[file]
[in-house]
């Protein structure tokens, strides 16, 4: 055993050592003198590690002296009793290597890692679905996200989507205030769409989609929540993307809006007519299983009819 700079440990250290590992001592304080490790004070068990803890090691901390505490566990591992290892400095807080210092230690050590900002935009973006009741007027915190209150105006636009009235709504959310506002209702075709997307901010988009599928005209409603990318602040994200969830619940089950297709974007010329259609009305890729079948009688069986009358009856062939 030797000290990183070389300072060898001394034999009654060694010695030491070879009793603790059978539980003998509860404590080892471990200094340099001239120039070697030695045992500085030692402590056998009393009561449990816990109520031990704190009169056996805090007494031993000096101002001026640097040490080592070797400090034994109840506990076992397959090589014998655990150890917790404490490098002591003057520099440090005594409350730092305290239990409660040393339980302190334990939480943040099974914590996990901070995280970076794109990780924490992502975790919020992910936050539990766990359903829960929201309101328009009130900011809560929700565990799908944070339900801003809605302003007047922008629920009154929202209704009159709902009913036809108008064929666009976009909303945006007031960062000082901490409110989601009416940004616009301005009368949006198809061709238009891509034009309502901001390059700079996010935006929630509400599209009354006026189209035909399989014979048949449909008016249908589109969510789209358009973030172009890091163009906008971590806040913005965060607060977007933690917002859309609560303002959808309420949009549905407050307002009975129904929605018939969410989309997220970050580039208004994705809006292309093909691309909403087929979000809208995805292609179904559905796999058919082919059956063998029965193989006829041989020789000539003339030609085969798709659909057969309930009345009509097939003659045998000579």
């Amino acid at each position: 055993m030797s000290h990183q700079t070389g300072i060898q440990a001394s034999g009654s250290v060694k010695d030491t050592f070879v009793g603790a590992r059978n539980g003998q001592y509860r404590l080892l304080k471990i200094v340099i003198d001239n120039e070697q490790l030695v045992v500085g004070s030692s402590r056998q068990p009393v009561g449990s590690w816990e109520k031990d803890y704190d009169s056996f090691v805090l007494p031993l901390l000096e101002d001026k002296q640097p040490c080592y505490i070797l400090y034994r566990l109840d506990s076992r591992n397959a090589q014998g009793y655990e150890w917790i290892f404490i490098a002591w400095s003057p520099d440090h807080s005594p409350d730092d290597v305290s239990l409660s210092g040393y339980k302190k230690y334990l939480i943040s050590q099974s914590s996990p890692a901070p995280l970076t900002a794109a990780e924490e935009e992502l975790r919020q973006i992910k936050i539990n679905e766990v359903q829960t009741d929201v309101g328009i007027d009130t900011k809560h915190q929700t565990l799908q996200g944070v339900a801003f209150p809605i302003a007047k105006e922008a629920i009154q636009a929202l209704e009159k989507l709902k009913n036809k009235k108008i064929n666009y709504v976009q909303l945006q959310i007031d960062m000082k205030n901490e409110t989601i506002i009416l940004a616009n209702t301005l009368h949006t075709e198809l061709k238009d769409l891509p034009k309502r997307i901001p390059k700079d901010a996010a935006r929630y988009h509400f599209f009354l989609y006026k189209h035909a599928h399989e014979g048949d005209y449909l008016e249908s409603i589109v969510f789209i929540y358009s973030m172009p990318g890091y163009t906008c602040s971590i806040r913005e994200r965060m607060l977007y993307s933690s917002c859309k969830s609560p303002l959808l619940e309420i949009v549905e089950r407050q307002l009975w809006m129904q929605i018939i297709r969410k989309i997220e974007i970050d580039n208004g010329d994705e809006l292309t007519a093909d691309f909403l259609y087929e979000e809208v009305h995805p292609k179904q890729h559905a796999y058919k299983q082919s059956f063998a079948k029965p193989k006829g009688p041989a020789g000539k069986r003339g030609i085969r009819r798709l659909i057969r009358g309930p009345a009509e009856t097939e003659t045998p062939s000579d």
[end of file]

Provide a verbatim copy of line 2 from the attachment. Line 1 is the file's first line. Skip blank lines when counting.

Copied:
């Protein structure tokens, strides 16, 4: 055993050592003198590690002296009793290597890692679905996200989507205030769409989609929540993307809006007519299983009819 700079440990250290590992001592304080490790004070068990803890090691901390505490566990591992290892400095807080210092230690050590900002935009973006009741007027915190209150105006636009009235709504959310506002209702075709997307901010988009599928005209409603990318602040994200969830619940089950297709974007010329259609009305890729079948009688069986009358009856062939 030797000290990183070389300072060898001394034999009654060694010695030491070879009793603790059978539980003998509860404590080892471990200094340099001239120039070697030695045992500085030692402590056998009393009561449990816990109520031990704190009169056996805090007494031993000096101002001026640097040490080592070797400090034994109840506990076992397959090589014998655990150890917790404490490098002591003057520099440090005594409350730092305290239990409660040393339980302190334990939480943040099974914590996990901070995280970076794109990780924490992502975790919020992910936050539990766990359903829960929201309101328009009130900011809560929700565990799908944070339900801003809605302003007047922008629920009154929202209704009159709902009913036809108008064929666009976009909303945006007031960062000082901490409110989601009416940004616009301005009368949006198809061709238009891509034009309502901001390059700079996010935006929630509400599209009354006026189209035909399989014979048949449909008016249908589109969510789209358009973030172009890091163009906008971590806040913005965060607060977007933690917002859309609560303002959808309420949009549905407050307002009975129904929605018939969410989309997220970050580039208004994705809006292309093909691309909403087929979000809208995805292609179904559905796999058919082919059956063998029965193989006829041989020789000539003339030609085969798709659909057969309930009345009509097939003659045998000579």